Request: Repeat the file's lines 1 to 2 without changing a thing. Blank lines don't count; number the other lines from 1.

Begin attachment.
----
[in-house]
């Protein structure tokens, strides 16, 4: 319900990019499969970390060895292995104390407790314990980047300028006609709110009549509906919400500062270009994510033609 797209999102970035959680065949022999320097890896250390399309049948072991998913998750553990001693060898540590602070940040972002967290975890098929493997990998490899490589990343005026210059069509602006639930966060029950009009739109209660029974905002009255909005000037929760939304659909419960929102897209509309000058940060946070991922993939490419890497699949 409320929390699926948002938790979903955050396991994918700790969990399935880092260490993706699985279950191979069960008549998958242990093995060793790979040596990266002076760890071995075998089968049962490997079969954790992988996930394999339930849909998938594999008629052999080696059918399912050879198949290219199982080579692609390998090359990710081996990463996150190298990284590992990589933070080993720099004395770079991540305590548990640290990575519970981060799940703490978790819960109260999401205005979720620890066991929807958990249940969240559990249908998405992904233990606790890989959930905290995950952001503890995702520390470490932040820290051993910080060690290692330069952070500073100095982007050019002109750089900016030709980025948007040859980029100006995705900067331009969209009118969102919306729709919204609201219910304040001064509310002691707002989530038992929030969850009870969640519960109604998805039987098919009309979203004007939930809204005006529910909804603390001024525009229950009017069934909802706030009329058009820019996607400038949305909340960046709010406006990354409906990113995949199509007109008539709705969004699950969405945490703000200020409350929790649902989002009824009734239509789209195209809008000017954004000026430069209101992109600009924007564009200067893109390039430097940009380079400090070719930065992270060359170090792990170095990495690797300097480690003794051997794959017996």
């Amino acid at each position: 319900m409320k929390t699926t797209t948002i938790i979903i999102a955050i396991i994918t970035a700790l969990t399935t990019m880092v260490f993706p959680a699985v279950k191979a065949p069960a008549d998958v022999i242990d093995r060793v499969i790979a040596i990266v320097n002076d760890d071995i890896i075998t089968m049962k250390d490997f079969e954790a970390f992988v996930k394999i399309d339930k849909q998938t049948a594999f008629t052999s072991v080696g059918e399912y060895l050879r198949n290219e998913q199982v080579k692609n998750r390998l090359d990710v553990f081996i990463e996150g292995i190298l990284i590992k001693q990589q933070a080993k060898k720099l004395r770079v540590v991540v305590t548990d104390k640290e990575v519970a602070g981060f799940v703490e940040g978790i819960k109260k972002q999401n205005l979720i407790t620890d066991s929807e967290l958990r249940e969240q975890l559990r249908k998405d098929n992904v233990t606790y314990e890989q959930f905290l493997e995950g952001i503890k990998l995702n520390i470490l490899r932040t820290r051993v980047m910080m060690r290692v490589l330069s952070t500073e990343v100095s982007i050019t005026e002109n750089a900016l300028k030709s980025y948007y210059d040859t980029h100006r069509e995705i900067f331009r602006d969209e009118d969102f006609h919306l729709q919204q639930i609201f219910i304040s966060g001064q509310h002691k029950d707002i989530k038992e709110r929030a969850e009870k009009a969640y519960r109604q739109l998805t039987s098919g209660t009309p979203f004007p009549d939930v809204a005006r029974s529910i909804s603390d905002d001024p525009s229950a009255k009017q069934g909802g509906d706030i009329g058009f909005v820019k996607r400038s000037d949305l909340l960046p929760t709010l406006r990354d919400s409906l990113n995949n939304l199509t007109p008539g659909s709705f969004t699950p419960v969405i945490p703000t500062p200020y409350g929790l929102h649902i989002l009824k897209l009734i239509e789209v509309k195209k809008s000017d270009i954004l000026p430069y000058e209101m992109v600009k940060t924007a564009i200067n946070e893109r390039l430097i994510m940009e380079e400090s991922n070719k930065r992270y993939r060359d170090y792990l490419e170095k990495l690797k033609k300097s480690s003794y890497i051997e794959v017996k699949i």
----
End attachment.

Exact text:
[in-house]
């Protein structure tokens, strides 16, 4: 319900990019499969970390060895292995104390407790314990980047300028006609709110009549509906919400500062270009994510033609 797209999102970035959680065949022999320097890896250390399309049948072991998913998750553990001693060898540590602070940040972002967290975890098929493997990998490899490589990343005026210059069509602006639930966060029950009009739109209660029974905002009255909005000037929760939304659909419960929102897209509309000058940060946070991922993939490419890497699949 409320929390699926948002938790979903955050396991994918700790969990399935880092260490993706699985279950191979069960008549998958242990093995060793790979040596990266002076760890071995075998089968049962490997079969954790992988996930394999339930849909998938594999008629052999080696059918399912050879198949290219199982080579692609390998090359990710081996990463996150190298990284590992990589933070080993720099004395770079991540305590548990640290990575519970981060799940703490978790819960109260999401205005979720620890066991929807958990249940969240559990249908998405992904233990606790890989959930905290995950952001503890995702520390470490932040820290051993910080060690290692330069952070500073100095982007050019002109750089900016030709980025948007040859980029100006995705900067331009969209009118969102919306729709919204609201219910304040001064509310002691707002989530038992929030969850009870969640519960109604998805039987098919009309979203004007939930809204005006529910909804603390001024525009229950009017069934909802706030009329058009820019996607400038949305909340960046709010406006990354409906990113995949199509007109008539709705969004699950969405945490703000200020409350929790649902989002009824009734239509789209195209809008000017954004000026430069209101992109600009924007564009200067893109390039430097940009380079400090070719930065992270060359170090792990170095990495690797300097480690003794051997794959017996």